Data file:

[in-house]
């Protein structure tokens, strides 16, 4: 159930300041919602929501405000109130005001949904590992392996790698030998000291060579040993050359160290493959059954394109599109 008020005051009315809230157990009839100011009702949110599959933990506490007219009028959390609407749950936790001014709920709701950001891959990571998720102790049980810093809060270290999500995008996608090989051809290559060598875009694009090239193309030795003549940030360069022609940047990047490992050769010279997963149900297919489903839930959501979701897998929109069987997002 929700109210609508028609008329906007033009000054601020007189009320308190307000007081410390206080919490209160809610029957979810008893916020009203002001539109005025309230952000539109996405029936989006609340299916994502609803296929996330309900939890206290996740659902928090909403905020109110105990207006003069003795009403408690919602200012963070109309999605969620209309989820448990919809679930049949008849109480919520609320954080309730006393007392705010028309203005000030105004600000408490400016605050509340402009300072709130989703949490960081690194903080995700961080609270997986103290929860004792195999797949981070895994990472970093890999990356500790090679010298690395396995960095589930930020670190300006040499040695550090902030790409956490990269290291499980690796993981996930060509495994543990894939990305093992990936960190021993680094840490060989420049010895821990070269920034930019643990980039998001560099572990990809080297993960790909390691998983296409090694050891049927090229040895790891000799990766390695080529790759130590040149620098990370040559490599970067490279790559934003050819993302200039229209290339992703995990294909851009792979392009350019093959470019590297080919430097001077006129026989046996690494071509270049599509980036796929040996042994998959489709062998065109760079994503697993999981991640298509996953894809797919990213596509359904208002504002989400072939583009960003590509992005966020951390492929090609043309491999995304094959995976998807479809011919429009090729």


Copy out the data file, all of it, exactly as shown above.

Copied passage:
[in-house]
């Protein structure tokens, strides 16, 4: 159930300041919602929501405000109130005001949904590992392996790698030998000291060579040993050359160290493959059954394109599109 008020005051009315809230157990009839100011009702949110599959933990506490007219009028959390609407749950936790001014709920709701950001891959990571998720102790049980810093809060270290999500995008996608090989051809290559060598875009694009090239193309030795003549940030360069022609940047990047490992050769010279997963149900297919489903839930959501979701897998929109069987997002 929700109210609508028609008329906007033009000054601020007189009320308190307000007081410390206080919490209160809610029957979810008893916020009203002001539109005025309230952000539109996405029936989006609340299916994502609803296929996330309900939890206290996740659902928090909403905020109110105990207006003069003795009403408690919602200012963070109309999605969620209309989820448990919809679930049949008849109480919520609320954080309730006393007392705010028309203005000030105004600000408490400016605050509340402009300072709130989703949490960081690194903080995700961080609270997986103290929860004792195999797949981070895994990472970093890999990356500790090679010298690395396995960095589930930020670190300006040499040695550090902030790409956490990269290291499980690796993981996930060509495994543990894939990305093992990936960190021993680094840490060989420049010895821990070269920034930019643990980039998001560099572990990809080297993960790909390691998983296409090694050891049927090229040895790891000799990766390695080529790759130590040149620098990370040559490599970067490279790559934003050819993302200039229209290339992703995990294909851009792979392009350019093959470019590297080919430097001077006129026989046996690494071509270049599509980036796929040996042994998959489709062998065109760079994503697993999981991640298509996953894809797919990213596509359904208002504002989400072939583009960003590509992005966020951390492929090609043309491999995304094959995976998807479809011919429009090729």